Vietnamese police carrying out a routine traffic check found a pair of dead tigers in a car's boot.

The car was pulled over in Quang Binh province for breaking the speed limit. They searched the car and found the two carcasses.

The driver and a passenger were arrested and questioned. They told police that they had been hired by an unknown man to transport the bodies to nearby Quang Tri province.

The discovery throws the scale of tiger poaching and the illegal trade in body parts into further relief. In Vietnam, tiger bones are used to make medicines, including a painkiller. Despite the fact that it lacks medical backing, it is highly sought after and sells for high prices. It sells for as much as $1,000 (£620) per 100 grammes.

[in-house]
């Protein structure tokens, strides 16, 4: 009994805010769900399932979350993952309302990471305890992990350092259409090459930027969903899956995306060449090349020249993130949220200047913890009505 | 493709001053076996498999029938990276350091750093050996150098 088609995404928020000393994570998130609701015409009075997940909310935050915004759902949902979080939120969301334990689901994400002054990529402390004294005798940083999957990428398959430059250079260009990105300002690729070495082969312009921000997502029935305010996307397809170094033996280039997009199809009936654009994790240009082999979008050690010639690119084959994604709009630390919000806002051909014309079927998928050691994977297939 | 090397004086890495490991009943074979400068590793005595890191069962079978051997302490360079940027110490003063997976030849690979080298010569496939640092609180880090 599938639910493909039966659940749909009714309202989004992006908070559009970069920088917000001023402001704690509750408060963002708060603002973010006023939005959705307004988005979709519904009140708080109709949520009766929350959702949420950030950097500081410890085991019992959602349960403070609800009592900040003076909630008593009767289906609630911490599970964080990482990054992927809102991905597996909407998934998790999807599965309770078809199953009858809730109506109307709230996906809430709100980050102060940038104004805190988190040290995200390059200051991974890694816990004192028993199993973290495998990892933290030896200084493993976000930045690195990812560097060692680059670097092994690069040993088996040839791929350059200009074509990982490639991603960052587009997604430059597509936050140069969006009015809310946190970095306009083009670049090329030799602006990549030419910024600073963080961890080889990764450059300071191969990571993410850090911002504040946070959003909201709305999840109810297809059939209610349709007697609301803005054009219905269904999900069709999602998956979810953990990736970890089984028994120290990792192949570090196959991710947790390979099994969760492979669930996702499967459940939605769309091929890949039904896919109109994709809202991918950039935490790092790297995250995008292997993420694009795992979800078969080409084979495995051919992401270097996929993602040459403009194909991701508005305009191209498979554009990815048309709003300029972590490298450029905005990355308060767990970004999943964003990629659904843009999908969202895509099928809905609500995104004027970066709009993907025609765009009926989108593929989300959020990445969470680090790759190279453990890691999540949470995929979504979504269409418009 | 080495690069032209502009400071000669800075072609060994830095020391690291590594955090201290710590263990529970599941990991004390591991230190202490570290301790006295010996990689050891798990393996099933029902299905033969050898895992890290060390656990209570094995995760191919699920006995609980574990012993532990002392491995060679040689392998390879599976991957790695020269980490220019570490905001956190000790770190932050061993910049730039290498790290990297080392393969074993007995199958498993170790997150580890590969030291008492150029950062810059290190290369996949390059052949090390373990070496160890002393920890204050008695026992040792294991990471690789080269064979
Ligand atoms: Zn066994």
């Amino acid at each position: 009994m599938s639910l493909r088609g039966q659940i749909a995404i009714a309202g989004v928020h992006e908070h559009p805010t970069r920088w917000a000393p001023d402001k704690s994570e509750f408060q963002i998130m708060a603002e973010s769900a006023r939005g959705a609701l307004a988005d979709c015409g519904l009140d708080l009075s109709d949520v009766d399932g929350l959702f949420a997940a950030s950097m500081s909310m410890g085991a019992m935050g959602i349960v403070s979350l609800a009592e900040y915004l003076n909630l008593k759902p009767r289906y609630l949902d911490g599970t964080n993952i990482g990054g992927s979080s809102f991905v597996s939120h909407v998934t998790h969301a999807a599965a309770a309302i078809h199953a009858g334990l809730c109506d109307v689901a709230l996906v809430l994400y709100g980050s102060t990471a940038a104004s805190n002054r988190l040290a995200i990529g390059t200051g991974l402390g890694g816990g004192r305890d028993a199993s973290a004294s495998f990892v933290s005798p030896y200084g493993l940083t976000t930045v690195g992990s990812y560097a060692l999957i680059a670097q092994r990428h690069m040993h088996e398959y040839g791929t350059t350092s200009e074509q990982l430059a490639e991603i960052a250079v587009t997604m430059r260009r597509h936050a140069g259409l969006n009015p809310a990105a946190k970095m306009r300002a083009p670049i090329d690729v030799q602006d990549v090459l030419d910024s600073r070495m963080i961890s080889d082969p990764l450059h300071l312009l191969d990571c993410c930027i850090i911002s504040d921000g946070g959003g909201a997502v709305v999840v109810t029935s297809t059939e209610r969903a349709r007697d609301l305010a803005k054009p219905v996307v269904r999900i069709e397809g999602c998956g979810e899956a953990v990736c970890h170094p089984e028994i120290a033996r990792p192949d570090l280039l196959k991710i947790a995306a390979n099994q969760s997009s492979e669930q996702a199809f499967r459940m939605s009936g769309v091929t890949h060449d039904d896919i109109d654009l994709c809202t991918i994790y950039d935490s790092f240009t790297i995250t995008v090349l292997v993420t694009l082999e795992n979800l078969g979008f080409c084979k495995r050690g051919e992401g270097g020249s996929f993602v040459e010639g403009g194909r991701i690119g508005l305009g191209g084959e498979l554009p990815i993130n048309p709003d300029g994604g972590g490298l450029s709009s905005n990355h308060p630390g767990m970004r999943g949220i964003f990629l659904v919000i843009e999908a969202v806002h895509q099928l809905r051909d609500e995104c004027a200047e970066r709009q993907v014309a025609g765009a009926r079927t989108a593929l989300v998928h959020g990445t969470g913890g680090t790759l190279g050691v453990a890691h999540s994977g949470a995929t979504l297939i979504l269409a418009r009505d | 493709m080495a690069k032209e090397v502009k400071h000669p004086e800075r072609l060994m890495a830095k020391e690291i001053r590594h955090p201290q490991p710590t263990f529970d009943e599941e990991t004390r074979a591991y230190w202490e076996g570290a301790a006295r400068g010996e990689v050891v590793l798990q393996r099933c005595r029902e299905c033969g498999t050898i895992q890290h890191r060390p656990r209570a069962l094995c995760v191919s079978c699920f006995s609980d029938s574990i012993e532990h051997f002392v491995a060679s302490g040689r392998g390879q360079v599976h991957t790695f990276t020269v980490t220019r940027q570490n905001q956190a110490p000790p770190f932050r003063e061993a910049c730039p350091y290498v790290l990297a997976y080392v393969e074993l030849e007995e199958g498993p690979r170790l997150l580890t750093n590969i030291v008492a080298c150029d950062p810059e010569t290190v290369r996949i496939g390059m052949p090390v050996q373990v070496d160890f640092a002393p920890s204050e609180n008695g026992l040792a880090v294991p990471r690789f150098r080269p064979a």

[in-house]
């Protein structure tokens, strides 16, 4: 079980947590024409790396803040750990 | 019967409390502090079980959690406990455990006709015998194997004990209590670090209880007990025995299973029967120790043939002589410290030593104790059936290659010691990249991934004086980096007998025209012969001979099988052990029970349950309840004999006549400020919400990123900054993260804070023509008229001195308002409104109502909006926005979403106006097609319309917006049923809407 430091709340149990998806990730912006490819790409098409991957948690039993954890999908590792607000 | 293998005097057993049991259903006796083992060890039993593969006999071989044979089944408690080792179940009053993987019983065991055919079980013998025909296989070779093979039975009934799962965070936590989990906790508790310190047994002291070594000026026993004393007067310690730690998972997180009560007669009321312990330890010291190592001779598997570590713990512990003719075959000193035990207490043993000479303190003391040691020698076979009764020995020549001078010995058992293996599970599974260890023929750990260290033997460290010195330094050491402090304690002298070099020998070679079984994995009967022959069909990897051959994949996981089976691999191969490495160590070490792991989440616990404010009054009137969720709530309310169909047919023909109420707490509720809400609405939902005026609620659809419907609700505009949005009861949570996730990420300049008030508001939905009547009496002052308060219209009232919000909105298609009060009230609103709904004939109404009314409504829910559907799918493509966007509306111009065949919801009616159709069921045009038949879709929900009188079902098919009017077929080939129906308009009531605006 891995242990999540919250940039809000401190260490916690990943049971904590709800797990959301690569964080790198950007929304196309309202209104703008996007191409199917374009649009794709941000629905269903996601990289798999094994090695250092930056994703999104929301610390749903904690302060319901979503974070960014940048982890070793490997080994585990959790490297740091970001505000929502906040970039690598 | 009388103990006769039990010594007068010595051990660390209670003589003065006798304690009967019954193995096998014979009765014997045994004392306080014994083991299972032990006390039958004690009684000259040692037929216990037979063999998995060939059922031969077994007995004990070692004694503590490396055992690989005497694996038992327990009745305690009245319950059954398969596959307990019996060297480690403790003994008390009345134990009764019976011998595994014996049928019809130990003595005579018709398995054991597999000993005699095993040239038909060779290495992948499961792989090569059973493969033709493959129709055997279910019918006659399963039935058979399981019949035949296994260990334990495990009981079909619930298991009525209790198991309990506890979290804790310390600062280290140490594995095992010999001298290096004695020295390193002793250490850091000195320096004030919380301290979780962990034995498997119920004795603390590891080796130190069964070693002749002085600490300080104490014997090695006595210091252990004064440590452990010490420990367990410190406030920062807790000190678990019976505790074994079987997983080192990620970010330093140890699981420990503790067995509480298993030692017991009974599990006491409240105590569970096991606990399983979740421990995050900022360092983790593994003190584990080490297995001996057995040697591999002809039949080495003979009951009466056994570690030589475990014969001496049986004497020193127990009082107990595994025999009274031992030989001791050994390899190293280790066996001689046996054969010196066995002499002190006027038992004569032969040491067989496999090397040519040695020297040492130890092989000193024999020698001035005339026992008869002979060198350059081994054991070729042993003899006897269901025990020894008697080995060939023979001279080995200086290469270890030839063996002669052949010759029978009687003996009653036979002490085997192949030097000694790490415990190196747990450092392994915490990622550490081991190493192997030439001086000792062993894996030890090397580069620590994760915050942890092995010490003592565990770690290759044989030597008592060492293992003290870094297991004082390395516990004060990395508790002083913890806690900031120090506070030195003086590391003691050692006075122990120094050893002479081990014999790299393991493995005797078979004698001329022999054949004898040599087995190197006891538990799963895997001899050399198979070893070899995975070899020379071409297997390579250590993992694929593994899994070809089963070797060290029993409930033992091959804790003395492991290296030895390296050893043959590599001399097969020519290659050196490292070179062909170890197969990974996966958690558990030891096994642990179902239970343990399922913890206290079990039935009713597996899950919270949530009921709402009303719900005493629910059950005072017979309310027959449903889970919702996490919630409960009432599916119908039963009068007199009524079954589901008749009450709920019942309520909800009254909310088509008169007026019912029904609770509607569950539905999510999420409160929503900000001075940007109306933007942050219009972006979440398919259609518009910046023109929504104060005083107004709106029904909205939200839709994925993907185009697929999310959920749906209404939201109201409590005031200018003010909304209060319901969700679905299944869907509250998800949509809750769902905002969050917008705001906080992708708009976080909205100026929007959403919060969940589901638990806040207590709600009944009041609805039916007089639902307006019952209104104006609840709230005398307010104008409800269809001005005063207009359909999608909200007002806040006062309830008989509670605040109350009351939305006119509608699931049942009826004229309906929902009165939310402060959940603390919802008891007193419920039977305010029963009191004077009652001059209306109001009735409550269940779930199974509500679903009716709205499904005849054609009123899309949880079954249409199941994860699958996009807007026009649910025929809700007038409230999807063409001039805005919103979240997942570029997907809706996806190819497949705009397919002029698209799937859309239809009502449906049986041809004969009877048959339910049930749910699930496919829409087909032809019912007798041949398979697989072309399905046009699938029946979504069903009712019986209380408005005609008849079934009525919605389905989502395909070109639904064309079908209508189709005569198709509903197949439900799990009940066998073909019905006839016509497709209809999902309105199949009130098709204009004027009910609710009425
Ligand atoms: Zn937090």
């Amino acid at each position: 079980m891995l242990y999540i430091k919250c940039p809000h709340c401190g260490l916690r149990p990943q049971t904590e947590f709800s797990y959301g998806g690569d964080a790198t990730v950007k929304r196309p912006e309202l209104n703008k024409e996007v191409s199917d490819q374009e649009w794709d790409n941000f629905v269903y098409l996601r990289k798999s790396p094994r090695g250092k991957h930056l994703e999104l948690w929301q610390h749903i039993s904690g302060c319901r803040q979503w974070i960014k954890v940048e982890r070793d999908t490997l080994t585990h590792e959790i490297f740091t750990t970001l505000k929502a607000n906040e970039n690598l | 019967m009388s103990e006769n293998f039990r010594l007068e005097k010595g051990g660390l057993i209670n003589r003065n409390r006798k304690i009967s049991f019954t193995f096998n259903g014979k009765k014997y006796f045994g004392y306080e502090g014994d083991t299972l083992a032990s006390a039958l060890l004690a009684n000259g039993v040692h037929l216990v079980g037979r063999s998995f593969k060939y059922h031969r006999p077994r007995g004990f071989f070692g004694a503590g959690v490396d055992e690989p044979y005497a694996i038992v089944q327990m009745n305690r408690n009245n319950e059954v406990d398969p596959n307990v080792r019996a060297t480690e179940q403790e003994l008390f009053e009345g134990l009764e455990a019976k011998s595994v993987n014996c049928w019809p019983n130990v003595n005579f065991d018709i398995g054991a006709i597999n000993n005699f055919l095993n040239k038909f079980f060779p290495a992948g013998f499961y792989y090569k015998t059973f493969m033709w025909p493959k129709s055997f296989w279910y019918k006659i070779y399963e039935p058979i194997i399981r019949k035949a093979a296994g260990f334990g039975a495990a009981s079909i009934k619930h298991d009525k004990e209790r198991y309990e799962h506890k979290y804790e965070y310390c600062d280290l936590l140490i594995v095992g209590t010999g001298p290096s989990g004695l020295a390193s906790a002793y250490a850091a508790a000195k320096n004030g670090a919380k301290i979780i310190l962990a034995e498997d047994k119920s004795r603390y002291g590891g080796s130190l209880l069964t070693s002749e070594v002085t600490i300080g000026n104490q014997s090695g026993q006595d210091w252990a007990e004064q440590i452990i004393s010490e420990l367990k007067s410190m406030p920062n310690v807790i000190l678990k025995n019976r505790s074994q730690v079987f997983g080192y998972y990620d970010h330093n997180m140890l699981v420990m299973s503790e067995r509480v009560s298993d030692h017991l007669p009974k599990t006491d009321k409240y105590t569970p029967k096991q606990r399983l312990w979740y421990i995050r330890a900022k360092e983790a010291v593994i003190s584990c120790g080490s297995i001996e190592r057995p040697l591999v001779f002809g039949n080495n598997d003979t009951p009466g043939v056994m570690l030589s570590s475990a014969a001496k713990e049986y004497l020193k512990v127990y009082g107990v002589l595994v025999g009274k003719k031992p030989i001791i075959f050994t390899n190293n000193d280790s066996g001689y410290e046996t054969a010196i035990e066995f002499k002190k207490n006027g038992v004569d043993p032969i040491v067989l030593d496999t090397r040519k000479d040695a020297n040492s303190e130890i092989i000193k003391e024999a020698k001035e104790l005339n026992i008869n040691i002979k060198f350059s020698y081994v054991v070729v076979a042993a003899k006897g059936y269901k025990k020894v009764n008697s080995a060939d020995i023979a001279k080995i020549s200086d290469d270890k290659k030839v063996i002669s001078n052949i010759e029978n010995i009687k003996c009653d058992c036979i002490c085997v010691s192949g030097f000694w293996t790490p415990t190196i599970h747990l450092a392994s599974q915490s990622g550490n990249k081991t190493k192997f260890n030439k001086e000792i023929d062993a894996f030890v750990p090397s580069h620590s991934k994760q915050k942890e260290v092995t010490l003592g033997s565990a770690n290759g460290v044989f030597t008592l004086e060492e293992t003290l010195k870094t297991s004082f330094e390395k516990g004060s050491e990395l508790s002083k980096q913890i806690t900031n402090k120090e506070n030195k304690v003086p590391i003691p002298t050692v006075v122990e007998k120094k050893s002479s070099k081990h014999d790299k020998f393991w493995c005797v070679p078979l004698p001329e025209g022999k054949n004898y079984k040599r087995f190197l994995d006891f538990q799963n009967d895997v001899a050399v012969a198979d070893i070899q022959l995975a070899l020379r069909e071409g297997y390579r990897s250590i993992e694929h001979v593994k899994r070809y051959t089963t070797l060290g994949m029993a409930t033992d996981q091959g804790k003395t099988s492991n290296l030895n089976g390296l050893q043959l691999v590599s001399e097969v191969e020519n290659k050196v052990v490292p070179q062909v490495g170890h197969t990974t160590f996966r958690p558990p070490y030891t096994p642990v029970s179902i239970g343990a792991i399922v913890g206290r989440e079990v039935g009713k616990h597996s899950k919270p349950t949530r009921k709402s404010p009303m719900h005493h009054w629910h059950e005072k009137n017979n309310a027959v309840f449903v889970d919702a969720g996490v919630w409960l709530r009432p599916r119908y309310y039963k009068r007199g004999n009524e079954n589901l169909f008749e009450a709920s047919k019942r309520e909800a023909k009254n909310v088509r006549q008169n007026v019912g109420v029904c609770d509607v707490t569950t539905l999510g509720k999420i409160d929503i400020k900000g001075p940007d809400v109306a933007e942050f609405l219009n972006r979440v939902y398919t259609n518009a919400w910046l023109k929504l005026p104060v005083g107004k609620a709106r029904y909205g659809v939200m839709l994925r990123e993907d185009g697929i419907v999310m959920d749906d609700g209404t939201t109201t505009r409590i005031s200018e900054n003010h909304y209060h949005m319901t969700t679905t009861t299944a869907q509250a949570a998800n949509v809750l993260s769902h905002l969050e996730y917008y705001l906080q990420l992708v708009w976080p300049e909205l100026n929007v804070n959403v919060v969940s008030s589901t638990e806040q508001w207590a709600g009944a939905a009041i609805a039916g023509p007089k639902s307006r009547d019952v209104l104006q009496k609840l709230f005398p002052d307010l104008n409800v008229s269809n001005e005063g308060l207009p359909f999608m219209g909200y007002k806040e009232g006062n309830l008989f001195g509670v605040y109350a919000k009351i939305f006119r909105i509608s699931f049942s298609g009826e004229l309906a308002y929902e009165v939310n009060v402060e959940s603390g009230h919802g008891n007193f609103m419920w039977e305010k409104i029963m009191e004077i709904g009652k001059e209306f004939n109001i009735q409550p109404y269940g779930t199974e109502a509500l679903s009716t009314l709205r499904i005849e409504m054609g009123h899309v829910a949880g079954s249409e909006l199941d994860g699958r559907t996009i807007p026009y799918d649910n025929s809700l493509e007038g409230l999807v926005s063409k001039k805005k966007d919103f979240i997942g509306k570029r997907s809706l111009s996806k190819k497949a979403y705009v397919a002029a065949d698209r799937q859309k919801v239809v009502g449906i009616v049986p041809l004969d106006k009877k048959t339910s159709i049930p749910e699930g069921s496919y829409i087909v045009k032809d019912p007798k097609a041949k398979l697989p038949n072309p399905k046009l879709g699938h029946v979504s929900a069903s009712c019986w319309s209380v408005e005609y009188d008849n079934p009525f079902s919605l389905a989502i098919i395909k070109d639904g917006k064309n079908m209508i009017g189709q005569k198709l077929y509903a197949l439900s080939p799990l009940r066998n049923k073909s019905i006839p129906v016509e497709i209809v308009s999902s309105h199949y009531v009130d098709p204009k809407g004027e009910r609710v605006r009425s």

Poachers in parts of Vietnam and elsewhere continue to target tigers despite the the animal being pushed towards extinction.

The World Wildlife Fund has singled out Thailand as the worst country in the world for wildlife crime. It estimates that as few as 30 tigers remain in the wild in Vietnam.

The WWF said the country's decision in 2007 to legalise tiger farms on a pilot basis "undermined" attempts to police the illegal trade in tiger products. The farms have been accused by conservationists of being fronts for the animal parts black market.